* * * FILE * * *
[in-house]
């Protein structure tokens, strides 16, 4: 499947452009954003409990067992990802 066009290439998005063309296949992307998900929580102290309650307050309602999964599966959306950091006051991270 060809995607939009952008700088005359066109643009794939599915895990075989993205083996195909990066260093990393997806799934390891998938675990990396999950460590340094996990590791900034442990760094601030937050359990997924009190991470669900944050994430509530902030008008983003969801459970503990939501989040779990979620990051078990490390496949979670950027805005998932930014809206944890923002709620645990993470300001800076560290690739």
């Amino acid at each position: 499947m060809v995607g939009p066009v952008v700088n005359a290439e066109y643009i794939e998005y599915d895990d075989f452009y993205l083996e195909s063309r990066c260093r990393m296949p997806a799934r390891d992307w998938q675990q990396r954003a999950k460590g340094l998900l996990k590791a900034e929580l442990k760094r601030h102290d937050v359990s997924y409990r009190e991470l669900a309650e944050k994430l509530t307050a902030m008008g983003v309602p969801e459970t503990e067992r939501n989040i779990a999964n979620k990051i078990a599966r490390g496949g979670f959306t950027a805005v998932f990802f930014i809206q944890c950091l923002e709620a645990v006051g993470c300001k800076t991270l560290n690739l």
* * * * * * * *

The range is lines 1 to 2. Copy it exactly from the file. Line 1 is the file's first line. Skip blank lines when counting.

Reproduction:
[in-house]
């Protein structure tokens, strides 16, 4: 499947452009954003409990067992990802 066009290439998005063309296949992307998900929580102290309650307050309602999964599966959306950091006051991270 060809995607939009952008700088005359066109643009794939599915895990075989993205083996195909990066260093990393997806799934390891998938675990990396999950460590340094996990590791900034442990760094601030937050359990997924009190991470669900944050994430509530902030008008983003969801459970503990939501989040779990979620990051078990490390496949979670950027805005998932930014809206944890923002709620645990993470300001800076560290690739």